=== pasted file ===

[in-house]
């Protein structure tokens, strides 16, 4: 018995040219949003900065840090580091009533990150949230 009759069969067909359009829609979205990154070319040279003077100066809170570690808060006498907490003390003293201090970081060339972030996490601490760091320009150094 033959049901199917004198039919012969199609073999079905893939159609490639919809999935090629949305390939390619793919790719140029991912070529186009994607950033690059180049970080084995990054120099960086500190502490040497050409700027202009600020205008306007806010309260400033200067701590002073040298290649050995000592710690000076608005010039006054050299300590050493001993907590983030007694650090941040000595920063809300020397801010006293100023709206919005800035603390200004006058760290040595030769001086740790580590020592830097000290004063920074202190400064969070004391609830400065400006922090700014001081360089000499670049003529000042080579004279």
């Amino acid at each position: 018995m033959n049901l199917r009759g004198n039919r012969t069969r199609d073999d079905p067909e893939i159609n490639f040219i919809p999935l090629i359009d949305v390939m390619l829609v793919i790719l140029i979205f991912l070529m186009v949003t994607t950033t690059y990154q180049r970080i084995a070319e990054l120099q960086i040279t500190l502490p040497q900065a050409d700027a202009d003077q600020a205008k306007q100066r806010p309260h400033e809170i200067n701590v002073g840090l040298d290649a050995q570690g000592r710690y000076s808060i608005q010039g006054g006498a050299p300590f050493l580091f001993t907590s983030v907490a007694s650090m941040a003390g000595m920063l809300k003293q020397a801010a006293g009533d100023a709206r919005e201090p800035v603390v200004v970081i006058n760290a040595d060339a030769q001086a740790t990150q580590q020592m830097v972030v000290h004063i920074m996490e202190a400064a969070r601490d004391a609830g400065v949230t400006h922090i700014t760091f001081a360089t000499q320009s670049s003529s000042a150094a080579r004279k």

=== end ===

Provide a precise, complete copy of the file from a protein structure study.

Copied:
[in-house]
């Protein structure tokens, strides 16, 4: 018995040219949003900065840090580091009533990150949230 009759069969067909359009829609979205990154070319040279003077100066809170570690808060006498907490003390003293201090970081060339972030996490601490760091320009150094 033959049901199917004198039919012969199609073999079905893939159609490639919809999935090629949305390939390619793919790719140029991912070529186009994607950033690059180049970080084995990054120099960086500190502490040497050409700027202009600020205008306007806010309260400033200067701590002073040298290649050995000592710690000076608005010039006054050299300590050493001993907590983030007694650090941040000595920063809300020397801010006293100023709206919005800035603390200004006058760290040595030769001086740790580590020592830097000290004063920074202190400064969070004391609830400065400006922090700014001081360089000499670049003529000042080579004279």
């Amino acid at each position: 018995m033959n049901l199917r009759g004198n039919r012969t069969r199609d073999d079905p067909e893939i159609n490639f040219i919809p999935l090629i359009d949305v390939m390619l829609v793919i790719l140029i979205f991912l070529m186009v949003t994607t950033t690059y990154q180049r970080i084995a070319e990054l120099q960086i040279t500190l502490p040497q900065a050409d700027a202009d003077q600020a205008k306007q100066r806010p309260h400033e809170i200067n701590v002073g840090l040298d290649a050995q570690g000592r710690y000076s808060i608005q010039g006054g006498a050299p300590f050493l580091f001993t907590s983030v907490a007694s650090m941040a003390g000595m920063l809300k003293q020397a801010a006293g009533d100023a709206r919005e201090p800035v603390v200004v970081i006058n760290a040595d060339a030769q001086a740790t990150q580590q020592m830097v972030v000290h004063i920074m996490e202190a400064a969070r601490d004391a609830g400065v949230t400006h922090i700014t760091f001081a360089t000499q320009s670049s003529s000042a150094a080579r004279k």